Judy agreed to go with me to Upper Slaughter, not far from where she lived. We took Molly, her greyhound, with us. It was a pleasure to have someone else to break the ice in the village. Judy understood the project immediately. We had only been in the village five minutes before Judy had started talking to a stranger and got us invited to the village soup afternoon.
We ate delicious soup underneath group pictures of the village. Judy and Molly charmed the locals. Talk was of the plight of the village. Upper Slaughter has an older population and a high proportion of holiday homes. We left a donation and sat by the River Eye.
I recorded Judy strumming chords on her auto-harp and drew a picture of Molly.
Later when I got home I constructed Judy’s chords into a tune whilst Judy wrote lyrics at hers.
If the accidental theme of Thankful Villages Vol 1 was the church then the theme of Volume 2 has been the river. The river has slowly woven its way through the songs and it snaked its way into Judy’s beautiful lyrics too.
Every New Year’s Day, the village of Colwinston plays the game of Collyball, a sport where swedes are rolled down the hill. The furthest wins. The scant information to be found online might mislead you into thinking it was a centuries-old tradition, but it was in fact made up in recent years for something to do, Alun Austin tells me. Swedes are used in place of the more name-appropriate cauliflowers.
Alun has a booming baritone voice and seems to be the guiding hand of the village. In the morning at the annual football match he distributes sherry. He leads the villagers from the field to the Sycamore Tree pub for lunch, he gathers them for the game of Collyball and then organises the ‘decorate the swede’ competition.
I’m not sure that I’ve visited a closer-knit community than Colwinston. The pub is crowded and laughing for the whole day. They seem to share a genuinely funny and offbeat sense of humour. The silly events raise money for charity and I am shown certificates and plaques. Colwinston has arranged it’s own cinema night in the village hall and has a philosophical society that meets regularly in the Sycamore.
During the game of Collyball one man grabs my arm and stares at me intently and says ‘We are very, very, very thankful!’ before bursting into laughter.
A new housing development is being built on what locals believe to be flood plain and they fight the development fiercely.
We leave before the Swede decorating competition and I record a colourful set of chimes in a playground next to a friendship bench.
Colwinston is the happiest of the blessed villages.
The vicar in Arkholme seemed a little over protective. He said he didn’t think the villagers would want to talk to me.
I looked elsewhere and found a folk song about the death of eight men on the river Lune. It seemed to echo the story in Cromwell. Rivers are powerful beasts.
I meet Gerald Lees in the Bay Horse, we talk by a crackling fire. Gerry has written a book about the Lancashire Thankful Villages called ‘Thankful and not so Thankful.’ He is full of details about the wars and we find a connection between my folk song and two soldiers who lived in the Ferryman’s cottage. You can hear him at the end of this recording.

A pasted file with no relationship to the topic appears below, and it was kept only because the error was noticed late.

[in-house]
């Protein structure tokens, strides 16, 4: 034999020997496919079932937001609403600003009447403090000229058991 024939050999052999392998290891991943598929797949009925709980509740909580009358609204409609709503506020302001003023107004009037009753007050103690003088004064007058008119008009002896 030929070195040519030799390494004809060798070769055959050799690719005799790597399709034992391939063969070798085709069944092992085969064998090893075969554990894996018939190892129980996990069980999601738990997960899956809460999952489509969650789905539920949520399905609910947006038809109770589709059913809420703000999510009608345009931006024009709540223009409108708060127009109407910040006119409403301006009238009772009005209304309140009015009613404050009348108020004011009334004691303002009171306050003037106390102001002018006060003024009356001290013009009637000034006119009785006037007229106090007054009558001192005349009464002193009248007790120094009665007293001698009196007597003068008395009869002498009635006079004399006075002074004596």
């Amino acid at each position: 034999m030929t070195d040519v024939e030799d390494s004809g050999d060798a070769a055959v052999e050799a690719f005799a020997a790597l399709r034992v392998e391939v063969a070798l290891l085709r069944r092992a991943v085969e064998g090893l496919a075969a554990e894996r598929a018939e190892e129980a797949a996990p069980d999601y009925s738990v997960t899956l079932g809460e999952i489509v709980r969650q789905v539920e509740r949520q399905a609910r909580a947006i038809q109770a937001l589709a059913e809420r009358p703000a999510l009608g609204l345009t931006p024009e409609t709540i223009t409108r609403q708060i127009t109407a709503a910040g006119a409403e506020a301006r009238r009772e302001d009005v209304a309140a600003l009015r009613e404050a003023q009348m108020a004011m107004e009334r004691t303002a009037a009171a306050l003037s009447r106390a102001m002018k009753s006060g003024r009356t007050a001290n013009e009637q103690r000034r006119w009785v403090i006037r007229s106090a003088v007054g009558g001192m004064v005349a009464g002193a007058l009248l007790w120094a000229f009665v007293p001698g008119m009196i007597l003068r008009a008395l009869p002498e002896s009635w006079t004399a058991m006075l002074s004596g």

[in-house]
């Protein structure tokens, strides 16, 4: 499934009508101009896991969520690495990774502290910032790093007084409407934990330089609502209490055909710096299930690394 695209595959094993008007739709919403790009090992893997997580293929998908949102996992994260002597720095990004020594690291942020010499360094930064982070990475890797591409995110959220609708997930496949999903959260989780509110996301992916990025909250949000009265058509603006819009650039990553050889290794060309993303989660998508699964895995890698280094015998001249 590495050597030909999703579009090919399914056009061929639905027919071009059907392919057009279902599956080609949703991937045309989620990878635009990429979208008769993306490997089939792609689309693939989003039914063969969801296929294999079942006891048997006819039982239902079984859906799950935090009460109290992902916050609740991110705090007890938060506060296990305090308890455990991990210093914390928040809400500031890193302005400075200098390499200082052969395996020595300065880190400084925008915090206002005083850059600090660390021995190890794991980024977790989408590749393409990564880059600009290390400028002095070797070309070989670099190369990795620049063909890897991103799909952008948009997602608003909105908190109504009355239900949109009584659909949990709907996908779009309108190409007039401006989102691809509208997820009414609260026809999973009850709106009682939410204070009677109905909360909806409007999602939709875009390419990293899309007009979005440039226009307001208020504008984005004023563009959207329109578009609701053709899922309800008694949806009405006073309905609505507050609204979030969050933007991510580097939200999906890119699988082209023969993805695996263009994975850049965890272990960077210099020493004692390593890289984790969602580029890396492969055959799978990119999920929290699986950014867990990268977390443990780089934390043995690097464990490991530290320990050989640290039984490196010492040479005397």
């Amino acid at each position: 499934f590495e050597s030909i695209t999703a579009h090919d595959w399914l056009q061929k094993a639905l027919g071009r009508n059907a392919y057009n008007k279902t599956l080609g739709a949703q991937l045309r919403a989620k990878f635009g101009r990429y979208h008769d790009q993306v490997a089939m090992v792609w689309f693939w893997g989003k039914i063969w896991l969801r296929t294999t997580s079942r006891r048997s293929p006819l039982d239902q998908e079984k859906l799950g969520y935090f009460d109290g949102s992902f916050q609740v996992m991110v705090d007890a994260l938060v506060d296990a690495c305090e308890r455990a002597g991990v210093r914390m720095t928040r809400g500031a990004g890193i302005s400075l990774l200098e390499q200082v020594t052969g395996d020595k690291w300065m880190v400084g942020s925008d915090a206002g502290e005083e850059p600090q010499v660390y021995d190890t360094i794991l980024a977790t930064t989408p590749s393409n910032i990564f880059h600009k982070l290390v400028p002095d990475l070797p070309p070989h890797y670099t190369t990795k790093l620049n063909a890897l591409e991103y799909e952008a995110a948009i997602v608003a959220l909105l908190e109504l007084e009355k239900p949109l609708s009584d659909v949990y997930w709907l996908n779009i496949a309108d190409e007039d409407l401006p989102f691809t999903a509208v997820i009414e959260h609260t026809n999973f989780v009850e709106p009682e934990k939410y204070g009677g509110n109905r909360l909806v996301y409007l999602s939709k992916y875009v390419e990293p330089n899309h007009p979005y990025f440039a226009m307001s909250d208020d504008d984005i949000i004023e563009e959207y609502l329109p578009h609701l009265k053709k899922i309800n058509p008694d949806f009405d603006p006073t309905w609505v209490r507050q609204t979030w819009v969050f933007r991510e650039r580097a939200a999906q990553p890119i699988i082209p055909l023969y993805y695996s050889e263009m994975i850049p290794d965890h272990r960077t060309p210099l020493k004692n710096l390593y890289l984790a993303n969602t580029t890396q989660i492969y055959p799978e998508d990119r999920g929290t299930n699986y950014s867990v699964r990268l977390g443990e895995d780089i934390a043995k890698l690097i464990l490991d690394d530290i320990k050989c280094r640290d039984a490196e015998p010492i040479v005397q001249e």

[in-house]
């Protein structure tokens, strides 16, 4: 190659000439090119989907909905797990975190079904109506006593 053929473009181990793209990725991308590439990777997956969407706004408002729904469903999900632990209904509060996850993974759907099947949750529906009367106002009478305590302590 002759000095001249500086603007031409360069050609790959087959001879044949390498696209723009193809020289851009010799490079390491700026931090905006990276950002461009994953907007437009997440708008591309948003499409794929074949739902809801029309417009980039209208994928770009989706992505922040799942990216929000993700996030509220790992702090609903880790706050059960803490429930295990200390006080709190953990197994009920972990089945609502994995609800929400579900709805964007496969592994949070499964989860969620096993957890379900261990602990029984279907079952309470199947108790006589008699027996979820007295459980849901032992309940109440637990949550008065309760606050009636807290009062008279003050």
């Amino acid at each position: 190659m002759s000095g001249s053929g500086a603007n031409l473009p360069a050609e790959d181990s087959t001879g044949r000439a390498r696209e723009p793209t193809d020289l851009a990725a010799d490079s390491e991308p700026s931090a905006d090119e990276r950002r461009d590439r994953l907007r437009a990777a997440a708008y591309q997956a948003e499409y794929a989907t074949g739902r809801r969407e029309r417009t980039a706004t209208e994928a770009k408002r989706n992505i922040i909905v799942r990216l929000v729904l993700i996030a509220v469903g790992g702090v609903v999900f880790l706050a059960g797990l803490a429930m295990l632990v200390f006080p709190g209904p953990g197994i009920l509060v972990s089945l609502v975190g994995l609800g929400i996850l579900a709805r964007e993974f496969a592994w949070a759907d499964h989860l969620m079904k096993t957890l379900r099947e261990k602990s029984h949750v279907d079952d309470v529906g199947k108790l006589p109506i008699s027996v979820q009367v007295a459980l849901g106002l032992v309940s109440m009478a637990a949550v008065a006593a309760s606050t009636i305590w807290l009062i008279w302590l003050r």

That evening I went to the village bonfire night. Despite the vicar’s reservations the villagers were warm and friendly. I filmed the community at play and made a short film for their website.
I thought about the warmth of home fires and the coldness of rivers and rain. A finished a song of two halves back in the B and B.
Arkholme started off cold but soon got warm.
I saw Rob St John do a talk on underwater sound recording and his beautiful album ‘Surface Tension’.
I invited him to come with me to Nether Kellet in Lancashire. The rain was pouring down. We meet at the edge of the large green triangle in the village’s centre. A peace stone in the middle of the green marks the end of the Second World War.
Rob records with binaural microphones. They sit in his ears. As he records he looks like he is concentrating very hard. It continues to rain hard, but Rob likes the sound.
We climb muddy banks and stone walls. We record amongst farm machinery and and wind turbines. Rob is drawn to water. He records drains and gutters.
The clouds part and the sun comes out. We heard the sound of the village change, birds twittered, cattle moaned, doors opened and people came out. We recorded the twang of barbed wire fences and the outflow pipe at a nearby quarry. Then we went for soup.
I went off to Arkholme but returned to Nether Kellet that night. The Limeburners Arms was open. It was a small, antiquated pub and amongst the pictures on the wall was a photo of the woman’s football team during the war. I drank and listened to the locals talking and laughing.
Me and Rob batted the recordings between Lancashire and London. We arranged the sounds of a village waking up.